Inside the hackers’ supermarket: Botnets for hire and DDoS-as-a-service
In this first in a series exploring the cybercrime tools for sale or hire on the Dark Web, we take a look at how easy it is to rent a botnet and launch a DDoS attack and the growing threat from botnets using compromised internet of things (IoT) devices.
When a distributed denial-of-service (DDoS) attack brought down huge parts of the internet last October it signalled something of a step-change in the cybersecurity arms race.
In that incident, the Mirai botnet was used to attack the domain name system (DNS) host Dyn, in turn crashing some of the web's biggest sites. The likes of Airbnb, Amazon, Netflix, Reddit, Spotify and Twitter all suffered outages as a result of the attack.
'Regular' botnets, hijacking the computing power of zombie networks of compromised PCs, have long been available for hire on the so-called Dark Web for those who know where to look. What was different with the Mirai botnet was that it harnessed the power of hacked Internet-of-Things (IoT) devices such as routers and webcams, the first time such a botnet exploited the weak security of the growing array of internet-connected devices to such devastating effect.
Welcome to cybercrime-as-a-service
Worryingly for businesses and cybersecurity staff, it is alarmingly easy to get access to a tool such as Mirai. Security researchers tracking forums on the Dark Web found a seller hawking it around for $7,500 for 100,000 bots, which could generate one terabit of traffic per second. The use of IoT devices in DDoS botnets that can be rented by attackers is particularly worrying because of the huge growth in these internet-connected devices.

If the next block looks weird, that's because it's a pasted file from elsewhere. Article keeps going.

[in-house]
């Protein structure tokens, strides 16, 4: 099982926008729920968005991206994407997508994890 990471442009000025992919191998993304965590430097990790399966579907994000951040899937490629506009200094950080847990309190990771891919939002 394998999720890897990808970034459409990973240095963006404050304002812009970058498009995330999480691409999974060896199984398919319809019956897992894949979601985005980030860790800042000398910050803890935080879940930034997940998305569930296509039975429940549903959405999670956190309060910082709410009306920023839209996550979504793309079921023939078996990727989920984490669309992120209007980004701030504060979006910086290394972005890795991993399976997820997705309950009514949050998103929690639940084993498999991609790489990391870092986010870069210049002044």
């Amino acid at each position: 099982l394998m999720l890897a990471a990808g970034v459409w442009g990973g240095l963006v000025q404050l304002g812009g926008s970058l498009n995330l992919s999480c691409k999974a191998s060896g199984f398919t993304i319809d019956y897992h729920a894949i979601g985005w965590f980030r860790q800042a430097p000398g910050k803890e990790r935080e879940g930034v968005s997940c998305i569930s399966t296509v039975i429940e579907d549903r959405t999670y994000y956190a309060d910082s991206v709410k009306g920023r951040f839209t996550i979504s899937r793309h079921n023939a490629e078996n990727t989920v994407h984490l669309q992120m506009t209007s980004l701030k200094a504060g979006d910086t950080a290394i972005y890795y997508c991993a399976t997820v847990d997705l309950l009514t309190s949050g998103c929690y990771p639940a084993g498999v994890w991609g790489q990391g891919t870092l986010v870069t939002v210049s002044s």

Analyst Gartner predicts some 8.4 billion connected 'things' will be in use worldwide in 2017, a 31 per cent increase on the previous year. By 2020 that is forecast to be 20.4 billion internet-connected things.
The UK's National Cyber Security Centre (NCSC) and National Crime Agency claim Mirai was a pivotal, game-changing style of attack, highlighting the disproportionate impact individuals and groups can have relative to their technical skills because of such easy access to cybercrime tools such as DDoS botnets or ransomware.
The IoT botnet threat is, of course, in addition to the existing DDoS botnet underground cybercrime market. Experts at one security vendor composed a price list from searching the forums and found a botnet can be hired for as little as $60 per day, with sellers offering discounts for large orders.
This demonstrates how the economics of cybercrime are still clearly stacked in favour of the criminals. In its report, Arbor calculated that, while the average cost for a DDoS attack victim is $500 per minute, the cost for the criminal is just $66 per attack. It shows how there is no real barrier to running such potentially devastating DDoS attacks in terms of either technical skill or financial resources.
Fight back with common sense patching
What can businesses do to fight back? One of the simplest ways is patching and eliminating the low-level risks. Year-on-year, the most commonly exploited security vulnerabilities are well-known ones such as SQL injections that can be mitigated through patching. The use of IoT devices in botnets represents a new threat vector because of the inherently poor or often non-existent security in some of these internet-connected devices.
There is no single answer or silver security bullet, however. The combination of the variety and sophistication of today's advanced persistent threats (APTs) and a mature cybercrime economy and supply chain poses a real challenge to businesses.
In short it requires a comprehensive security information and event management (SIEM) approach that includes identifying target assets, maintaining visibility of those assets, continuous monitoring and behavioural profiling to detect deviations and anomalies.